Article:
Written by December 18, 2014

Steve Farrell, PhD

Science Officer
The Cooper Institute

If you are under the age of 40 or so, you might not understand the Dr. Seuss reference in the title of this article. I just couldn’t help myself. Many years ago, it was assumed not only that all fat cells were alike, but also that fat cells were simply storage facilities for fat; and not active metabolically. More recently, we have learned that nothing could be further from the truth. Everybody’s probably familiar with white fat because that’s the type of fat cell we find ~98% of the time in the human body.  It’s also the type of fat

Written by December 11, 2014

Gina Cortese-Shipley, MS

Associate Director of Education
The Cooper Institute

What are your plans to maintain your fitness routine this holiday season and keep those calories in balance? This hasn’t crossed your mind yet? Not to worry – an earlier post reminds us of some simple, but realistic ways to stay fit during the upcoming food- and drink-filled festivities. In a typical day 60-70% of all calories burned are for basic body needs including sleeping and awakening. Then 10% of the calories you use are for the digestion of food and 15-30% are used during physical activity.1 To maintain your current weight calories taken in must equal calories used. The good news

Written by December 4, 2014

Tamorra Jackson, B.S Candidate

As cold weather approaches, so does cold weather. If you’re anything like me, as the temperatures drop, my immune system seems to drop as well. Although flu prevention is promoted widely, the common cold seems to sneak in under everyone’s radar every year. So what exactly is this common cold and how can it be prevented? Common colds are an inflammation of the upper respiratory tract caused by a viral infection. The most common cold viruses are rhinovirus infections that often occur during the fall and spring seasons, and coronavirus which is more common during the winter. They are spread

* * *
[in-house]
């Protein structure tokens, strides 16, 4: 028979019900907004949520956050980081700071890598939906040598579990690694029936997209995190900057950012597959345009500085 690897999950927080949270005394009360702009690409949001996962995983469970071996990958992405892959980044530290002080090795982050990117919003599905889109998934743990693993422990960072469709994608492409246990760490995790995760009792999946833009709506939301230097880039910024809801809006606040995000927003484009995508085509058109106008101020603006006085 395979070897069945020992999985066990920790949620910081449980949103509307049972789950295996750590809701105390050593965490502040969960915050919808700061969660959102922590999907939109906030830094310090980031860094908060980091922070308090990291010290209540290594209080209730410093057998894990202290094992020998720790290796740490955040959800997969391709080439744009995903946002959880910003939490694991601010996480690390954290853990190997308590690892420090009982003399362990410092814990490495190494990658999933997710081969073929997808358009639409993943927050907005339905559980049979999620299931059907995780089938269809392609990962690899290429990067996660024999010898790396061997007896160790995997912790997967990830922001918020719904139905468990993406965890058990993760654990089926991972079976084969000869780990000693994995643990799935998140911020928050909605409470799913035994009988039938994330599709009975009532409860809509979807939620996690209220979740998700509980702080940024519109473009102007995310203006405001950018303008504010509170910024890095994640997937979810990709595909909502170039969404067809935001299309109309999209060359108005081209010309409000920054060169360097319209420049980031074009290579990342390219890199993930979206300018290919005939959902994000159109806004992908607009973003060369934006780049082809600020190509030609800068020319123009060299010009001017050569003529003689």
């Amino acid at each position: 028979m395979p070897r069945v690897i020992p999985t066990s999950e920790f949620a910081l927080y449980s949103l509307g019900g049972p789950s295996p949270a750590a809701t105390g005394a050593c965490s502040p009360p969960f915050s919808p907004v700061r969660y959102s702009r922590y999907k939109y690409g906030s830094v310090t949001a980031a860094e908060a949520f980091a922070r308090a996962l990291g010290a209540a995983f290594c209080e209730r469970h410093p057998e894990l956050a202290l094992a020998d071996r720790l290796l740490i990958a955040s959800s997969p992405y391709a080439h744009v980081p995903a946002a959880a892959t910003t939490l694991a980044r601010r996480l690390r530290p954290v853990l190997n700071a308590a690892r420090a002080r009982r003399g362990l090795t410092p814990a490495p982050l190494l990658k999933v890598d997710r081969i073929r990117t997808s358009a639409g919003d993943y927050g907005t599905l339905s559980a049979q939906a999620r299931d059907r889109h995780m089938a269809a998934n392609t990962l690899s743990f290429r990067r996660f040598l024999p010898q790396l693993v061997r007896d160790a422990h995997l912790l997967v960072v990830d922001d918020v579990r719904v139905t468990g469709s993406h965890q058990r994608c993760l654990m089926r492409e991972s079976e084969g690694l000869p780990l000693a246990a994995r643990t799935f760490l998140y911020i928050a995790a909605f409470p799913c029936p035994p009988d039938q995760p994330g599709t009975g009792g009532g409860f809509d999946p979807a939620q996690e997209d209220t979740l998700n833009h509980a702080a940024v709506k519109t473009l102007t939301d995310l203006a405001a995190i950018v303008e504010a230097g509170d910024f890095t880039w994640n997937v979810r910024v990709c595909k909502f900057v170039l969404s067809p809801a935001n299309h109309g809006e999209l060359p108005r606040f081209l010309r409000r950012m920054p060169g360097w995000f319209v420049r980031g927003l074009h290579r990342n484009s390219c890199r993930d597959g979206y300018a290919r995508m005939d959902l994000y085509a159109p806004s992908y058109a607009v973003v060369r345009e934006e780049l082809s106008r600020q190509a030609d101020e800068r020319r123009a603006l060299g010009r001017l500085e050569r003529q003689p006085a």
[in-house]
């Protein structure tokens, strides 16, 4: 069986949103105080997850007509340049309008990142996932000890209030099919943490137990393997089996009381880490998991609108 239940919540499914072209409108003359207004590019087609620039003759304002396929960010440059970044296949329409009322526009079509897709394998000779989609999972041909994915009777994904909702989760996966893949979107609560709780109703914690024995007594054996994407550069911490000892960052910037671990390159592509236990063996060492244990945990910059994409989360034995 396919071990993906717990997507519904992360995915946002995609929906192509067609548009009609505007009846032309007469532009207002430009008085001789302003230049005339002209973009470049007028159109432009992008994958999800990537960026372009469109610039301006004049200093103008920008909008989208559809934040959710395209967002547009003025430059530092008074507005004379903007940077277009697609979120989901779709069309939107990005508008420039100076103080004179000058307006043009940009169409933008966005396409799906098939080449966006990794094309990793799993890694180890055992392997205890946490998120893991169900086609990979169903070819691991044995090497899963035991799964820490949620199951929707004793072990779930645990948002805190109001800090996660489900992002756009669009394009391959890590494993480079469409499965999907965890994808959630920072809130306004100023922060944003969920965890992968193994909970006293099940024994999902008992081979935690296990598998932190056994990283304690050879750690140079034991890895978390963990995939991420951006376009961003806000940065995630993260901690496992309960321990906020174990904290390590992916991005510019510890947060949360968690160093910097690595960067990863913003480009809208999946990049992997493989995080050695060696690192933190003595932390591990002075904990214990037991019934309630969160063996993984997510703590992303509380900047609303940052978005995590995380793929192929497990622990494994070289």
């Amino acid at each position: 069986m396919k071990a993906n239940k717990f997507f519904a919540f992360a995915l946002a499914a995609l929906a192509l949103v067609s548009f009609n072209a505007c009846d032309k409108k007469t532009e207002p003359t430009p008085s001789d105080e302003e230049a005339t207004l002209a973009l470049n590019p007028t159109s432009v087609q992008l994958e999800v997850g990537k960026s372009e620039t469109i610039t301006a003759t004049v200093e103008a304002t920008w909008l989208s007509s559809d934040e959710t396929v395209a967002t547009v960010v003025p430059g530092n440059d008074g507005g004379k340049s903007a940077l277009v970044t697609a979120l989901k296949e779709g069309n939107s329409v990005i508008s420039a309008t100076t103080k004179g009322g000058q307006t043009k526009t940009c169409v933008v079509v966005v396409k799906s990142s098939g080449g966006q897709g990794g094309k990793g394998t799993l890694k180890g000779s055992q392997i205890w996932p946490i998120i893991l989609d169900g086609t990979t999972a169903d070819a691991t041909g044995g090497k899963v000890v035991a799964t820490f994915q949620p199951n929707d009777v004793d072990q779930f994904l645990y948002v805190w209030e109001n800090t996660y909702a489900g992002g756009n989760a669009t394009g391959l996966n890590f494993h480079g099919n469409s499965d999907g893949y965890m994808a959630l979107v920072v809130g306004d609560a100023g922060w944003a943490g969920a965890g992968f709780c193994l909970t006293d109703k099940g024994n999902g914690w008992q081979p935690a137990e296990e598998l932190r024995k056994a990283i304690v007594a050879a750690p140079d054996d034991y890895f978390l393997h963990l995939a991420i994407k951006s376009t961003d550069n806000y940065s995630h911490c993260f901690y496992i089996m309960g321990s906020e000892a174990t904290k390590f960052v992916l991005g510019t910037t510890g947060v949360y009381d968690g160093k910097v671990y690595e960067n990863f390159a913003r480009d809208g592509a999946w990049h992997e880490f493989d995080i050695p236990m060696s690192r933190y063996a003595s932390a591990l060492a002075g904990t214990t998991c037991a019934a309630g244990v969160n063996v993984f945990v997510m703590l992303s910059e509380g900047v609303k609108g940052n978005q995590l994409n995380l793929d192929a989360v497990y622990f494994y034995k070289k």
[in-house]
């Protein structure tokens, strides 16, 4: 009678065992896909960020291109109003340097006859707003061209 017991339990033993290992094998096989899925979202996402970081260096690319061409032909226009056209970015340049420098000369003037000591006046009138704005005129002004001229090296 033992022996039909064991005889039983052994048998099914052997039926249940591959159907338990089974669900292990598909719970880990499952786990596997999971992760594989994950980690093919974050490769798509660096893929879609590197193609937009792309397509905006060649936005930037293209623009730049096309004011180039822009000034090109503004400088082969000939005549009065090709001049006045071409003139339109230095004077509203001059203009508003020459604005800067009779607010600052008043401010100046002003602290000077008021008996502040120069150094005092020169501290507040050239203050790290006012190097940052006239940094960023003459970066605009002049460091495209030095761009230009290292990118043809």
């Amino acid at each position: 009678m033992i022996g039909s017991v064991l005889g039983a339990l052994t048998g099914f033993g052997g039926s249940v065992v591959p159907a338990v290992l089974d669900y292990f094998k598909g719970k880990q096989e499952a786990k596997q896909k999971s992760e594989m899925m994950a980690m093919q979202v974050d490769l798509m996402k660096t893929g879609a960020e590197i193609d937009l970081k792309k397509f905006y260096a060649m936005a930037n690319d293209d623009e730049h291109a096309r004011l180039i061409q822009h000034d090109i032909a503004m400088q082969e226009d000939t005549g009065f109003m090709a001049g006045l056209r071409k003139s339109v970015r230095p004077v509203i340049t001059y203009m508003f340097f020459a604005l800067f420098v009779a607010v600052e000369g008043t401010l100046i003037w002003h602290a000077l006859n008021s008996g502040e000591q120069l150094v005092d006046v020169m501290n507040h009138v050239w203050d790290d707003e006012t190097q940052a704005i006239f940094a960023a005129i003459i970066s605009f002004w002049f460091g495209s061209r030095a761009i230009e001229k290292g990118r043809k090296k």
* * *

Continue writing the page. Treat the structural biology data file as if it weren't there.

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Written by November 27, 2014

Rachel Huber, MPH, RD

Associate Director of Education
The Cooper Institute

Happy Thanksgiving to you and your family! Tis the season to give thanks for our many blessings. As I get ready for the fun, family-filled day ahead of me, I am thankful for a previous post that encourages a focus of family, friends, physical activity, and good food in moderation over the holidays. Seems like a simple plan, but wait until you are staring down the never-ending buffet of home-made temptations. Here are some tips to help keep you on track: Drinks If you consume alcohol and/or sugary drinks, limit yourself to one. Egg nog with heavy cream, sugar, and

Written by November 16, 2014

Anna Winter, (B.S. candidate)

It is almost impossible not to eat out, but if you are watching what you eat, don’t worry, there are still some healthy options out there for you in a world where the fast food industry is growing rapidly. Rarely is it healthy to consume a meal that is of low nutritional value and high in Trans fats, saturated fats, sodium, and calories, but there are ways to make healthier choices when eating out! Some quick tips when it comes to eating out are to make careful menu selections, drink water with your meal, “undress” your food by special ordering